Cryptology ePrint Archive: Report 2020/152

Compressed $\Sigma$-Protocol Theory and Practical Application to Plug & Play Secure Algorithmics

Thomas Attema and Ronald Cramer

Abstract: Sigma-Protocols form a well-understood basis for plug-and-play secure algorithmics. Bulletproofs (BŁnz et al., SP 2018) have been introduced as a ``drop-in'' for Sigma-Protocols in some important applications; notably, zero-knowledge (ZK) for arithmetic circuits and range proofs, each with logarithmic communication instead of linear.

At the heart of Bulletproofs is an ingenious, logarithmic-size proof of knowledge (PoK), denoted BP, showing that a compact Pedersen commitment to a long vector satisfies a quadratic equation (``an inner product relation''). However, applications, like those mentioned, meet with technical difficulties: (1) BPs are not ZK and (2) protocol theory requires ``reinvention'' with the quadratic constraint proved as its ``pivot.'' This leads to practical, yet complex ZK protocols where applying natural plug-and-play intuition appears hard. Our approach is radically different. We reconcile Bulletproofs with the theory of Sigma-Protocols such that (a) applications can follow established protocol theory, thereby dispensing with the need for ``reinventing'' it, while (b) enjoying exactly the same communication reduction. We do this by giving a precise perspective on BPs as a significant strengthening of the power of Sigma-protocols. We believe this novel perspective is rather useful for practical design. Our program combines two essential components. First, we isolate a natural Sigma-Protocol as alternative pivot that directly yields ZK proofs for arbitrary linear statements, while deploying suitable BPs to compress communication. We also develop convenient utility enhancements of the pivot. Second, to enable ZK proofs of nonlinear statements, we integrate the pivot as a blackbox with a novel variation on -- hitherto largely overlooked -- arithmetic secret sharing based techniques for Sigma-Protocols (ICITS 2012); this linearizes ``all nonlinear statements'' using the fact that arbitrary linear ones can be proved. This yields simple circuit ZK with logarithmic communication. Similarly for range proofs, which are now trivial. Our results are based on either of two assumptions, the Discrete Logarithm assumption, or an assumption derived from the Strong-RSA assumption.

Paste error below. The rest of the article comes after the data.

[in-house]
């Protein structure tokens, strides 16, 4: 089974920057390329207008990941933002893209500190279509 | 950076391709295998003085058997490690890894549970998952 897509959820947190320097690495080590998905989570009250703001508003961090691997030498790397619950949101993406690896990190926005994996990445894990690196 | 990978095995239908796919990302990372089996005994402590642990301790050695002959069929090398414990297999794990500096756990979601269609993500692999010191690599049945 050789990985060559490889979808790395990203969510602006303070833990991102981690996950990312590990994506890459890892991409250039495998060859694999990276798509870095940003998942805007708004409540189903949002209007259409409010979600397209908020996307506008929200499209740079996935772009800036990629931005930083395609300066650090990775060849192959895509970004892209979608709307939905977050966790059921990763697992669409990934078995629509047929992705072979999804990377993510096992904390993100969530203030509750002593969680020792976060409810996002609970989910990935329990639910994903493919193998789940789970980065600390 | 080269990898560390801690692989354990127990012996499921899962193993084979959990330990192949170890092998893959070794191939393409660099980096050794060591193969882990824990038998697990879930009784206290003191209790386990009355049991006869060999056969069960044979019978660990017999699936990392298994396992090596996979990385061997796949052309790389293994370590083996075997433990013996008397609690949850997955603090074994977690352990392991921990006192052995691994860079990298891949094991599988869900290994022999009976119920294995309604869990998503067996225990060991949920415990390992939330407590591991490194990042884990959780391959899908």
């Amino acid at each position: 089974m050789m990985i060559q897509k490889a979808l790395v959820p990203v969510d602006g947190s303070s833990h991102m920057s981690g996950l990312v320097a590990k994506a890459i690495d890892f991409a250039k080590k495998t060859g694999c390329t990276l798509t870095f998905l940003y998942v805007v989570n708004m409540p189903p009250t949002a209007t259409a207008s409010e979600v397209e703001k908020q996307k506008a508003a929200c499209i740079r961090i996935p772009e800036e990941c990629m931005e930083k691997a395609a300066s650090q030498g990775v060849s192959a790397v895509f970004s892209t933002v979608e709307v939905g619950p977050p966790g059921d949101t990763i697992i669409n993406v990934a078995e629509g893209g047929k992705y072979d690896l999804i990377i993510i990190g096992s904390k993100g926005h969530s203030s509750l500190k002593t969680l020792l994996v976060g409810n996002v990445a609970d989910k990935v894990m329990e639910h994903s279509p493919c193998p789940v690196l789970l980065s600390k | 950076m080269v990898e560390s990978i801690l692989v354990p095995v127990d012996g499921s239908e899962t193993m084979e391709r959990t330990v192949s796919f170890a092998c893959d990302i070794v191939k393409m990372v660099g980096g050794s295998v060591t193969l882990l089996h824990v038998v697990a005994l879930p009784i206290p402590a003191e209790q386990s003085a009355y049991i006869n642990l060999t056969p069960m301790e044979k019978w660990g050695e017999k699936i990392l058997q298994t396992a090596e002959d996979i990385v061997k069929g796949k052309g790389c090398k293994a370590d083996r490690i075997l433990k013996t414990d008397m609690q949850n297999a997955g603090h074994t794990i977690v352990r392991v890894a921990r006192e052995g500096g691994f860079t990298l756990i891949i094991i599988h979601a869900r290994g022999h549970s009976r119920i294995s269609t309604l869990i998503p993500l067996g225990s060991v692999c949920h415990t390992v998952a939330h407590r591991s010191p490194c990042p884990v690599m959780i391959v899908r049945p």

Category / Keywords: cryptographic protocols / Sigma-protocols, Zero-Knowledge, Plug-and-Play, Secure Algorithmics, Bulletproofs

Date: received 11 Feb 2020, last revised 12 Feb 2020

Contact author: thomas attema at tno nl,ronald cramer@cwi nl

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Version: 20200213:132523 (All versions of this report)

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